One source indicates that he was invited by the San Marco Society, and while Archbishop Williams gave him permission to set up a place of worship for the Italian-speaking Catholics, it was under the condition it would not be the site the society had purchased in North Square. Father Zaboglio complied, and leased a hall at 86 Beverly Street, sometimes referred to as Sacred Heart Chapel, which opened on Dec. 23, 1888.
Father Zaboglio's presence offered a solution to both parties, and within a short time, the San Marco Society ceded their property to Archbishop Williams, who then provided it for use by Father Zaboglio and the Scalabrini Fathers. The new church was dedicated to the Sacred Heart on May 25, 1890.
Just over one decade later, in July 1901, it was announced that Bishop Giovanni Scalabrini was planning to visit Italian settlements and missions in the U.S. On July 20, he sailed from Genoa on the steamer Liguris, and arrived in Boston on the evening of Thursday, Sept. 5, 1901.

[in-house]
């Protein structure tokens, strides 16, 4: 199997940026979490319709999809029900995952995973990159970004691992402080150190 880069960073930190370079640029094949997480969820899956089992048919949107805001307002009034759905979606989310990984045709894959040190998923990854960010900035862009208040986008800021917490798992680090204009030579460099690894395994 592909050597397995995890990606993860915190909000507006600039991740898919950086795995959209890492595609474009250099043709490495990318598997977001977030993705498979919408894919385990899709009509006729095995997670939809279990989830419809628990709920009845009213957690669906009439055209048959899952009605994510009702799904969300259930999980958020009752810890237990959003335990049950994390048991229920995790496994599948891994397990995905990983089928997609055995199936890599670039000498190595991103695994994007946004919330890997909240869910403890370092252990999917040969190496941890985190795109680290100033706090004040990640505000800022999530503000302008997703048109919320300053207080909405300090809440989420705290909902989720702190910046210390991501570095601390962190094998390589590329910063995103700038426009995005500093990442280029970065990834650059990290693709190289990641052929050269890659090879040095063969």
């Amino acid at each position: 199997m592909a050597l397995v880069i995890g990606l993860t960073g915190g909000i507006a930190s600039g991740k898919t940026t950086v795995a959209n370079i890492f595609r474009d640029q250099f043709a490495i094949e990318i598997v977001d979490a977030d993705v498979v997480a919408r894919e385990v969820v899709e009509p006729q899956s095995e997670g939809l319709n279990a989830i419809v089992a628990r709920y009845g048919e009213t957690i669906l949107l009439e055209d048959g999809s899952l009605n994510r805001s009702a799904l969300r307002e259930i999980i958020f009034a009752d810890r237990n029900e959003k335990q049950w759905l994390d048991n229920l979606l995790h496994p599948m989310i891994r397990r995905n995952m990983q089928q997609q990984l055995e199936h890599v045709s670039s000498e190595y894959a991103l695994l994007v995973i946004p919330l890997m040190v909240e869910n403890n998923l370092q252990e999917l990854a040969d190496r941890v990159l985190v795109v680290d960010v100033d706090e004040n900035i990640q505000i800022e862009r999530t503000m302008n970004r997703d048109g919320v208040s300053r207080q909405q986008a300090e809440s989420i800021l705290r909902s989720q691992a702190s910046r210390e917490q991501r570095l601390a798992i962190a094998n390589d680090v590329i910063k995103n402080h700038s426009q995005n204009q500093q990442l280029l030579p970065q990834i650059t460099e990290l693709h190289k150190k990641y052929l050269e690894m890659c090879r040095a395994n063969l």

Greeting him at Back Bay Station was a crowd containing representatives of over 30 Italian sodalities and other religious organizations. A procession of about 100 open top carriages decorated with banners of the various organizations carried the bishop and representatives of the organizations through the city streets towards Sacred Heart Church.
As the carriages approached the North End, the scenes must have been incredible to witness, the neighborhood set alight by thousands of Chinese lanterns and candles all red, white, blue, and green to honor both Italy and the United States. Onlookers filled the streets and sidewalks, perched in windows, sat on fire escapes, and climbed telegraph poles hoping to catch a glimpse of the bishop. At one point, the street was so crowded the procession paused while the police escort cleared a path.